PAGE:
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Patrick Lyons stands in the middle of a Dumpster, staring at a can of meat.
"I don't know who eats this stuff," he says.
He chucks the can aside and keeps on digging. His ball cap is slung low over his face; it connects to his long, thick, brown sideburns.
He digs down and -- jackpot -- he's found what he's looking for. He holds three small potatoes and a yellow bell pepper up in the air.
He's one step closer to a complete meal.
He places his bounty in a cardboard box and keeps foraging.
"One time a lady walked up to me and offered me $5," he says. "I told her, 'I'm not homeless. This is political.' "
Lyons is a freegan. He doesn't want to contribute to consumer society, so he eats for free whenever possible. Sometimes that means digging through Dumpsters behind grocery stores.
It's not as if this 23-year-old can't afford food. He grew up near Rice University, went to Lamar High School and now works at the Menil Collection. It's just that he's got strict principles -- and he needs to feed a lot of people.
For the last four years, Lyons has been involved with Food Not Bombs. Several times a week, about a dozen people gather together in downtown to share vegetarian food with the homeless. The grub comes from all kinds of places, including trash cans. Most discarded food, after all, is perfectly fine. Lyons and his friends eat it all the time.
Most of the participants in Food Not Bombs are vegans, i.e., people who eat no animal products: no meat, no dairy, no eggs, nada.
Anytime you buy anything, the logic goes, you're contributing to the problem, so the only way to keep your hands clean is to get them dirty, to dig around in the Dumpster and avoid consumerism as much as possible. And, hell, why not help out the homeless while you're at it?
The local chapter of FNB has been around for ten years; the national movement for 24. Most of its participants are idealistic youths.
"It's a good introduction for people -- it was for me -- into empowering yourself to be part of the solution," says Lyons. "Most 16- to 20-year-olds don't want to sit down and do paperwork or research or writing. So if they can run around with their friends on bikes and jump in Dumpsters and cook food together, it's not really work."
But it is a little dirty. Lyons says rats and cockroaches are never really a problem, but sometimes grocers share Dumpsters with other vendors, so motor oil and other contaminants get splattered on top of the food.
"That would get you sick and is also just gross," he says. "And rotten food is gross, but it's organic, so it's not that bad."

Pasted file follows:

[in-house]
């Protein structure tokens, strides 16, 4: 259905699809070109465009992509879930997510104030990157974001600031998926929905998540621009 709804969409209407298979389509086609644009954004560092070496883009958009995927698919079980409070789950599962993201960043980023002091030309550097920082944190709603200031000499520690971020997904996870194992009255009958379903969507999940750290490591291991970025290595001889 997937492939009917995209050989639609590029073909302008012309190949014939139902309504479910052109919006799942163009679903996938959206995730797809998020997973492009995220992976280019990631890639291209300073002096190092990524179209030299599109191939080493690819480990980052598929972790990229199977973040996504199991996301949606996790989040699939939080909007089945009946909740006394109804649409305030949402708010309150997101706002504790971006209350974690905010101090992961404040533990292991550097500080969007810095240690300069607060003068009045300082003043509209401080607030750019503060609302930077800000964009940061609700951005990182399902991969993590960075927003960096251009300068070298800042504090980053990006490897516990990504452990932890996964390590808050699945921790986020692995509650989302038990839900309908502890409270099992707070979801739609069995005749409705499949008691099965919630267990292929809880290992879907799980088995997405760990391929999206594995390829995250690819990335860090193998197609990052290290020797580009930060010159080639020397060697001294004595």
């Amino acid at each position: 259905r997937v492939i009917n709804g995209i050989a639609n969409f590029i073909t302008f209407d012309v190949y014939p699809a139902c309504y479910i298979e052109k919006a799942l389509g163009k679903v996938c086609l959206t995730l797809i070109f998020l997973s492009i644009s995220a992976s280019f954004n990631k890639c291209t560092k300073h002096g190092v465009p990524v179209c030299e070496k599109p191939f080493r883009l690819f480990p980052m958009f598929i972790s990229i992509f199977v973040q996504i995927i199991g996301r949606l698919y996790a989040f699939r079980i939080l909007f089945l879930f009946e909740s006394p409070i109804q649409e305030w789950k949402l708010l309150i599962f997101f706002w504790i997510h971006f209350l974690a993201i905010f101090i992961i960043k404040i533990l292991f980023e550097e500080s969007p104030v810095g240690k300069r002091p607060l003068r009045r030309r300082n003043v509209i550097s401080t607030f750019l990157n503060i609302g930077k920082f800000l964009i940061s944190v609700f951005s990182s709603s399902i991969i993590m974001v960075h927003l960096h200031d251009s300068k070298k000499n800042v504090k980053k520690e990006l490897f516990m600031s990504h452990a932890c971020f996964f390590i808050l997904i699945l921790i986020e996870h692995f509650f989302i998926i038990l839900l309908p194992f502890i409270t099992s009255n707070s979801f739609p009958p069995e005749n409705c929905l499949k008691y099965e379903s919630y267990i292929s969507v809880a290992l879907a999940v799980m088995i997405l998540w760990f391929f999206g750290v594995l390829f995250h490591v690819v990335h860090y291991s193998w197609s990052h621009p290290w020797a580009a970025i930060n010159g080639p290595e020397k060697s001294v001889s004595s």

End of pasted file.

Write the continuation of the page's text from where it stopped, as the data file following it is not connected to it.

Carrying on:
Dumpsters are grimy places, but freegans still follow the rules of etiquette when navigating them. Rule No. 1 is to never make more of a mess than necessary -- you don't want to spoil the goods for the next diver or, perhaps worse, draw undue attention from property owners. And No. 2, don't take more than you need.
"It's inefficient," says Lyons. "You've got to carry it home and then it rots in your house."
Looking out for your fellow divers is key.
"I was Dumpstering at this one place and there was this lady there who I've seen a lot throughout the years," he says. "And then this other guy who I've also seen over the years pulled up with his wife in his truck.
"We pretty much pulled everything usable out and divvied it up based on who needed what," he says. "We were all working together. All three of us just didn't want the food to go to waste."
Of course, there are those who don't see the magic of Dumpster-diving.
"I think, for some people, it's a matter of pride," says Lyons. "They don't want to feel like they have to do that. Society's view of garbage is that it's no longer anything but trash; it's dirty."
Sometimes even the homeless will pass up the free food offered by Food Not Bombs, once they learn where it's coming from.
"For some people the idea of a Dumpster is so foreign that it's a real turnoff. But then they see us eating it," he says. "I've always made it an absolute point to eat anything I'm even thinking about giving someone."
Lyons emphasizes that FNB doesn't forage in Dumpsters for table scraps. Day-old bread, veggies that have been replaced by slightly fresher ones, discarded sacks of flour -- this is the kind of stuff freegans are looking for.
"The food out of the Dumpster is perfectly good food," he says. Most of it just ends up there because of unnecessary waste. Apparently it's good business to keep a store constantly replenished, even when the food on the shelves is still nutritious.
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